Investment Help

If you are seeking investment help, look at the video here on my services. If you are seeking a different approach to managing your assets, you have landed at the right spot. I am a fee-only advisor registered in the State of Maryland, charge less than half the going rate for investment management, and seek to teach individuals how to manage their own assets using low-cost indexed exchange traded funds. Please call or email me if interested in further details. My website is at If you are new to investing, take a look at the "DIY Investor Newbie" posts here by typing "newbie" in the search box above to the left. These take you through the basics of what you need to know in getting started on doing your own investing.

Tuesday, February 24, 2015

FeeX - Understand Account Fees and How to Lower Them

I've hammered home again and again the importance of investment fees and how to lower them.  Now there is a free service, FeeX, that will analyze your accounts, identify the fees, and advise on how to lower them.

An overview of the service is provided by investorjunkie:  FeeX Review - An Investment Fee Reducer.

As explained in the overview, the service is still free, requires you linking them with your accounts, and examines the following fees:
  • Mutual fund expense ratios, which are present even on no-load funds
  • Exchange traded funds (ETF’s) expense ratios (even though they’re typically lower than what mutual funds charge)
  • Advisory fees (can be between 1.0% to 1.5% of an entire account balance)
  • Wrap fees
  • Sales loads
  • Redemption fees
  • Transaction fees
  • Account maintenance fees 
It also grades your fee structure versus similar investors.  The final step is to suggest ways to lower your fees.

A lot of this, of course, can be done yourself.  You can research the all-important yearly expense ratios, sales loads, and advisory fees.  As the article points out, paying 2% of assets per year reduces a retirement nest egg significantly.

Thursday, February 19, 2015

Getting to a Low-Cost Index Fund Strategy

Did you ever hear the old joke about the Maine farmer who was standing in his field when a car pulled up and asked if he knew how to get to a certain town.  He squinted, furrowed his brow, pursed his lip,s and then came out in his Maine accent with, "You know, I don't think you can get there from here."

That's how I feel sometimes when I meet with new clients.  We go over the principles underlying low-cost well-diversified index investing.  We cover the thinking behind different asset allocation models and the importance of sticking with an asset allocation strategy through the ups and downs of the market.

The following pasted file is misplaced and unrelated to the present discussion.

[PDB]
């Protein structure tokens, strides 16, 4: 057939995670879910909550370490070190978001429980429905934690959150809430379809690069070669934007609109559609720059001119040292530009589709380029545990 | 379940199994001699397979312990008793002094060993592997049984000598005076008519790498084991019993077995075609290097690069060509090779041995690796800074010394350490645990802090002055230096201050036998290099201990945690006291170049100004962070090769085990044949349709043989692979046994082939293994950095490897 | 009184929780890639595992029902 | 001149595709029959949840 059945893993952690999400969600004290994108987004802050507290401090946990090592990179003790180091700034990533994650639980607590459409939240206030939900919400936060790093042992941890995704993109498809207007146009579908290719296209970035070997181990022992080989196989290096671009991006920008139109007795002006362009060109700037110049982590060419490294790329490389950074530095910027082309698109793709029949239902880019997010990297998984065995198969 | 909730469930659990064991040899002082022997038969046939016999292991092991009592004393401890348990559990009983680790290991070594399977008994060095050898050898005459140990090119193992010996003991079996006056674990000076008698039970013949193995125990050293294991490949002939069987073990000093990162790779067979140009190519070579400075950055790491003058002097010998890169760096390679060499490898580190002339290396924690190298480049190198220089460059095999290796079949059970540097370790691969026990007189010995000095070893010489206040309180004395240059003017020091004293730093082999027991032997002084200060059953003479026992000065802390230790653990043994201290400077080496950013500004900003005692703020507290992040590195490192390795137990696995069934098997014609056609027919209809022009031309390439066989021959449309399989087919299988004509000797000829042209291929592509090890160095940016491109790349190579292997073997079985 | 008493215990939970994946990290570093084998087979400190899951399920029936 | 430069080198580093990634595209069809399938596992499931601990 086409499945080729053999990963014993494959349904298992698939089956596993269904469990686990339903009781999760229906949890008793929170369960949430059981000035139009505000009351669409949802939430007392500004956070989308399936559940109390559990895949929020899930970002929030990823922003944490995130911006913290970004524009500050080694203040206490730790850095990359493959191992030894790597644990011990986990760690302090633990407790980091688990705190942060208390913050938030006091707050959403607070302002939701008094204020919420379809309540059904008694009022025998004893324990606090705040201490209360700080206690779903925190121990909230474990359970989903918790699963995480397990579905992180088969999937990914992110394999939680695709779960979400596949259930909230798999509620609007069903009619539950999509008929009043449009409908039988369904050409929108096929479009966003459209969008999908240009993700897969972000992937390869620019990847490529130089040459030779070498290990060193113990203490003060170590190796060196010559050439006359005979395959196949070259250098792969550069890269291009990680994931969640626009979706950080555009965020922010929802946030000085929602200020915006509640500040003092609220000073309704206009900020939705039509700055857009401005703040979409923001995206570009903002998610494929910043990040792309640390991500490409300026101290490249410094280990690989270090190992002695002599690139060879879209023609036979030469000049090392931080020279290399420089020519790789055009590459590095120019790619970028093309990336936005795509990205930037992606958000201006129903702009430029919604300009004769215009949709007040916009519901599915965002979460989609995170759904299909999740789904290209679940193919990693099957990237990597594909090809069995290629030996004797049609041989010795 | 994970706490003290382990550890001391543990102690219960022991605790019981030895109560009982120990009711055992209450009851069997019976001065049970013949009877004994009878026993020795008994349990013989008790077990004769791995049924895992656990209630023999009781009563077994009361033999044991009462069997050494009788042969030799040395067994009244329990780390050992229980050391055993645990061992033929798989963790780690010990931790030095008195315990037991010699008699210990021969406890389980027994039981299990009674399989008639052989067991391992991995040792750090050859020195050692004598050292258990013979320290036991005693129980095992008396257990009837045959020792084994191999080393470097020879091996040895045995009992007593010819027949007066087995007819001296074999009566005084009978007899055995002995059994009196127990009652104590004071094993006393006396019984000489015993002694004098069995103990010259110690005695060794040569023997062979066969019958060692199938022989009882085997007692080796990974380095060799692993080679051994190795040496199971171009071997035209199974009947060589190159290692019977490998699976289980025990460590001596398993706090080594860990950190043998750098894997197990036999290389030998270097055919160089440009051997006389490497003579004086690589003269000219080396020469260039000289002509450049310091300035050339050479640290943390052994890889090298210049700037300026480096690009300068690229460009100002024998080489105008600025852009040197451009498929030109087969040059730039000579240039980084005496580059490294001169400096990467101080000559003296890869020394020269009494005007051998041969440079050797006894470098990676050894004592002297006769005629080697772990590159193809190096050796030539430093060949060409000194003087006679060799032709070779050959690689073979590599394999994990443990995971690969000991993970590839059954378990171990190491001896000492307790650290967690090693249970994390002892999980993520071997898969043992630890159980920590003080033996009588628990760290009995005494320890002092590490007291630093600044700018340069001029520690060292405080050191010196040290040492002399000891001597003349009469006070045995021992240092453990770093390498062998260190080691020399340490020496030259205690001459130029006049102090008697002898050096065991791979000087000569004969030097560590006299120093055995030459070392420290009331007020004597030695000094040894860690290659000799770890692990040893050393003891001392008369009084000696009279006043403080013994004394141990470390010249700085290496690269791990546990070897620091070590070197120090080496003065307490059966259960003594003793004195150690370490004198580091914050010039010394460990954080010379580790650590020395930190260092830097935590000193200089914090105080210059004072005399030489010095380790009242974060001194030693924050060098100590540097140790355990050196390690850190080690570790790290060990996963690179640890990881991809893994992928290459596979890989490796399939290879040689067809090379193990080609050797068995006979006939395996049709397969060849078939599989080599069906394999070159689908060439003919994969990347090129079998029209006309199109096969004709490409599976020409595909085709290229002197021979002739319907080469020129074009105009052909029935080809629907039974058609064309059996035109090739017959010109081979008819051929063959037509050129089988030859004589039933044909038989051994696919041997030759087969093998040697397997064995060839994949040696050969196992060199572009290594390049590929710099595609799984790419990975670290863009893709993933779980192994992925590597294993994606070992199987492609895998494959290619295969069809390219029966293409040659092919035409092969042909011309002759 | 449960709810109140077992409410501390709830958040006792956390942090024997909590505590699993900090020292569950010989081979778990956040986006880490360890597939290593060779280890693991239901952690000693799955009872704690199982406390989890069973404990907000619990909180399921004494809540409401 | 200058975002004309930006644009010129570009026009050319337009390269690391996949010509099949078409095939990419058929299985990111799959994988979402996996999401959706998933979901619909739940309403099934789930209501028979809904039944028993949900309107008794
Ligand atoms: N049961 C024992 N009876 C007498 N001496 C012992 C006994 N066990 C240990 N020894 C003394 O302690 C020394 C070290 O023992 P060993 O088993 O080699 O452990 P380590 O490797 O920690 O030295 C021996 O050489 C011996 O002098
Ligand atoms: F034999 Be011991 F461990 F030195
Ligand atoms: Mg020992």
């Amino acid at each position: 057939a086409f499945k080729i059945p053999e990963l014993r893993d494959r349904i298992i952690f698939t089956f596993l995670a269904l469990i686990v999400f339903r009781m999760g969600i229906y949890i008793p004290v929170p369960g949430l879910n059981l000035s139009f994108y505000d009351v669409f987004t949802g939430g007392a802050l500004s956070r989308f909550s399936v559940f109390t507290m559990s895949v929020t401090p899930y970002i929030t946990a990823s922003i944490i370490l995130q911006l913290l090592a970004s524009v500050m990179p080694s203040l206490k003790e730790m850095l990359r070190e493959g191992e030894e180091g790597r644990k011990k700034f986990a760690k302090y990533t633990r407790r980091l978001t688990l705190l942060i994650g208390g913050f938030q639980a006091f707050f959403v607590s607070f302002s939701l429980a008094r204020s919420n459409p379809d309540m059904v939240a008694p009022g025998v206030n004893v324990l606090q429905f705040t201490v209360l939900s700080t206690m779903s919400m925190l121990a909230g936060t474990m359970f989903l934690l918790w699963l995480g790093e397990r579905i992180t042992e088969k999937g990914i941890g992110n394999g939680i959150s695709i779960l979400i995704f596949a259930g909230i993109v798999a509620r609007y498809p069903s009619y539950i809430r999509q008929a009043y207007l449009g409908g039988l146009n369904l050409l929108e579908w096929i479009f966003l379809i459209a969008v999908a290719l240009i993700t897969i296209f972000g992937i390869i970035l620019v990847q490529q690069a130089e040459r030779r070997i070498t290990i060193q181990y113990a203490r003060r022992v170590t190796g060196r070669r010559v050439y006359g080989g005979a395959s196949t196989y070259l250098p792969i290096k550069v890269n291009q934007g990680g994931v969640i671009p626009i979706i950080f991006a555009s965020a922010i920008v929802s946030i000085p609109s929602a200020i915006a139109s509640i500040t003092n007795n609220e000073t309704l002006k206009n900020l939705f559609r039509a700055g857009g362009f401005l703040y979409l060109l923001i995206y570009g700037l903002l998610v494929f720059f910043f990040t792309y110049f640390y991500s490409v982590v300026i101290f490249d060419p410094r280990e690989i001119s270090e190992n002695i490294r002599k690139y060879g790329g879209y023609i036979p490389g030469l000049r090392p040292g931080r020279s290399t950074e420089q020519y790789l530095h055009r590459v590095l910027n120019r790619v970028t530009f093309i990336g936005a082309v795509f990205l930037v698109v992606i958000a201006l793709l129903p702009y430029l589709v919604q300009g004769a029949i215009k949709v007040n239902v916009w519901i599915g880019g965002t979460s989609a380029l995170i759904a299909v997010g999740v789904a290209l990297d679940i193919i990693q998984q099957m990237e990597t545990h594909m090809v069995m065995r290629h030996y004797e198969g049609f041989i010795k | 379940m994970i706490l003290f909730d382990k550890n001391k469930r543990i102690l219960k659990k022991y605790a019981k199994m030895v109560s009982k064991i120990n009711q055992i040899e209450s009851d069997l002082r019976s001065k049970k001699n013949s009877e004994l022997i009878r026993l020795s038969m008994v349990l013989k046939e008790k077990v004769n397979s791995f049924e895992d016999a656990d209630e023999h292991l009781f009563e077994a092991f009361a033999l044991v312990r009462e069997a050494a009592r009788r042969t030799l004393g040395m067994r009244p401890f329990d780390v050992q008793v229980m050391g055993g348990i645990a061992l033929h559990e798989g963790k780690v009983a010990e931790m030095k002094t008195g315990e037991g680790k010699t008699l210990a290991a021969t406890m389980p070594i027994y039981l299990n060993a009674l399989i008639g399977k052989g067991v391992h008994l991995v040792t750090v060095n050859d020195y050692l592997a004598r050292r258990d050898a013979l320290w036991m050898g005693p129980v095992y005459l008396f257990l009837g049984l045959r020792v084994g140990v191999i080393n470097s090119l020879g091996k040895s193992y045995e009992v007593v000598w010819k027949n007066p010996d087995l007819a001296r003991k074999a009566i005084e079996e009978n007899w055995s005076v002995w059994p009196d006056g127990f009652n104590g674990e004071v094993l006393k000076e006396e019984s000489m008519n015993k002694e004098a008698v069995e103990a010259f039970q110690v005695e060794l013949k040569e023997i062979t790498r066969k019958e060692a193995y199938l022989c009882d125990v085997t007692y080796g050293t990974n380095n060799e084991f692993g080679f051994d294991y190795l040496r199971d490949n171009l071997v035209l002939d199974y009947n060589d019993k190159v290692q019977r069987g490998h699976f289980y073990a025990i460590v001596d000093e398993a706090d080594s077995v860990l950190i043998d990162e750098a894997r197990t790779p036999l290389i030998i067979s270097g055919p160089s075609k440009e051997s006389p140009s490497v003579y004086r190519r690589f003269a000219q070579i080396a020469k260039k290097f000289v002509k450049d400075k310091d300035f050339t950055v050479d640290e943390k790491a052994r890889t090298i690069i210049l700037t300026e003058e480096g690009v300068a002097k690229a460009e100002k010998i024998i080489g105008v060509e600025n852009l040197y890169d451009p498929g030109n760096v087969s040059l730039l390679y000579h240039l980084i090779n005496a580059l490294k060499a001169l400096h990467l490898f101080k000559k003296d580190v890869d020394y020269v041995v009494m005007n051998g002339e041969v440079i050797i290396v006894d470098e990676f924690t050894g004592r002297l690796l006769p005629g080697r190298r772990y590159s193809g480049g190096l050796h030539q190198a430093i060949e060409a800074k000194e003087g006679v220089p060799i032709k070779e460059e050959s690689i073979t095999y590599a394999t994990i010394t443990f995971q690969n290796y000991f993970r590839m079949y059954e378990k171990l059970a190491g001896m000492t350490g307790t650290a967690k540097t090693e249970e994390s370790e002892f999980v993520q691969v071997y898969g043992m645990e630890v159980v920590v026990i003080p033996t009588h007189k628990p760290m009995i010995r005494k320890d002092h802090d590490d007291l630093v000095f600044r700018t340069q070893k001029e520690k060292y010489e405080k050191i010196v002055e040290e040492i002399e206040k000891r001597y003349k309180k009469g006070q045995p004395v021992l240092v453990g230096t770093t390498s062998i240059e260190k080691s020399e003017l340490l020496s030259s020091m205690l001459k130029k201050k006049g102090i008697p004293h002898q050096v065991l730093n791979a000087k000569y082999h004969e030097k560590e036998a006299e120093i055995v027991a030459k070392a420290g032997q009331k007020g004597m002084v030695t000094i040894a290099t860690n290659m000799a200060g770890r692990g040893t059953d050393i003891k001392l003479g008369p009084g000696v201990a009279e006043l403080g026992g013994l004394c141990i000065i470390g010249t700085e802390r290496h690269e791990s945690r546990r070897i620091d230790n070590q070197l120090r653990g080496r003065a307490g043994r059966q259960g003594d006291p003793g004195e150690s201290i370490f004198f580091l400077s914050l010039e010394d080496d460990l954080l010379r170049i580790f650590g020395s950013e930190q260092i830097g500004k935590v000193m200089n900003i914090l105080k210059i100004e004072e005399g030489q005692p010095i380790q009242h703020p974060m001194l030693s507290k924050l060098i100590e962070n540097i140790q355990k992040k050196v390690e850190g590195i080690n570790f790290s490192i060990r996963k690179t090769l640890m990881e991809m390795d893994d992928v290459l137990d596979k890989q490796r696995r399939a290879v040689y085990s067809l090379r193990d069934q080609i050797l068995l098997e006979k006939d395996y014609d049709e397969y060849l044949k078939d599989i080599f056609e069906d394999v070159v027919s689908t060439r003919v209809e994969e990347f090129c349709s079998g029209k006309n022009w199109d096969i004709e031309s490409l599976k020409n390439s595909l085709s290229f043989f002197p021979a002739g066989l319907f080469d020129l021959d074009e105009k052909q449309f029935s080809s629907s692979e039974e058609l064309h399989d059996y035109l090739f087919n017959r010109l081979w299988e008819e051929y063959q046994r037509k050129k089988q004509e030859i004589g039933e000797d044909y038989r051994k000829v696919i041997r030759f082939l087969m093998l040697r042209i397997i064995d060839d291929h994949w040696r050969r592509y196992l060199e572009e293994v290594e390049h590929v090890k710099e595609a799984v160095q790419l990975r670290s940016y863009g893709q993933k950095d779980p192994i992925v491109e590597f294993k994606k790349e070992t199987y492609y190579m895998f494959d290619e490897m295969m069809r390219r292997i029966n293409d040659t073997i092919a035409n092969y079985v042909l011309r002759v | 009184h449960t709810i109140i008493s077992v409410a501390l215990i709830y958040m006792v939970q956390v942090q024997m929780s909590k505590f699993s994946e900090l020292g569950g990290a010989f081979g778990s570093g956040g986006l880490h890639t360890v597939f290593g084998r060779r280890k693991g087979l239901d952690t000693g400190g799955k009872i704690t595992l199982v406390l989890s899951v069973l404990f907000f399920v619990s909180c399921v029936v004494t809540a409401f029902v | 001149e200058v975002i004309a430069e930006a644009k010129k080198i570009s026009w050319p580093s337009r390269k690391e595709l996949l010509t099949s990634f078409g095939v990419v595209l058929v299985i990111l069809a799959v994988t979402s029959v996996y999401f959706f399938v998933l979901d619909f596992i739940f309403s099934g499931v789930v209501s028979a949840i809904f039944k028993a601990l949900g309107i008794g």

Then we look at their investments.  More times than not they include several bank accounts, multiple 401(k)s, IRAs and taxable accounts.  The taxable accounts include inherited stock, and they look at me quizzically when I ask about cost basis.

The Funds they hold include front load, back load, and everything in between.  Some hold private collective funds on which it is difficult to understand the management fees.

The bottom line is we need to go from a smorgasbord of investment vehicles to a well-structured basic asset allocation comprised of low-cost index funds.  Sometimes I feel like the Maine farmer.

But usually it is best to proceed slowly.  Take one account at a time.  Know exactly where you are headed and take baby steps if necessary.  Understand each investment.  If it's a taxable account, look at capital gains - are they long term or short term?  Look at the Funds - are they load Funds?  Does it make sense to hold for a while to lessen the deferred charge?

If moving accounts to a new broker, can the Funds be moved "in kind"?  If not, how will your overall asset allocation look over the transition period?

Sometimes it pays to have an advisor take over during this set-up period.  An advisor knows how to get from where you are to where you want to go on a tax-efficient basis.  In many instances, once the account is finally set up so that the asset allocation is clearly understood and assets are invested in low-cost index funds, the advisor can bow out and the client take over.

Saturday, February 14, 2015

An Important Read

The best book I've read so far this year is Being Mortal by Atul Gawande.  The book is an easy read but isn't an easy read.  How so? Well, it is very well written and filled with anecdotes and real world cases.  Thus, most readers will breeze through in a fairly short period of time.  Where it is not an easy read is that it deals with a subject matter most people find unpleasant, to put it mildly.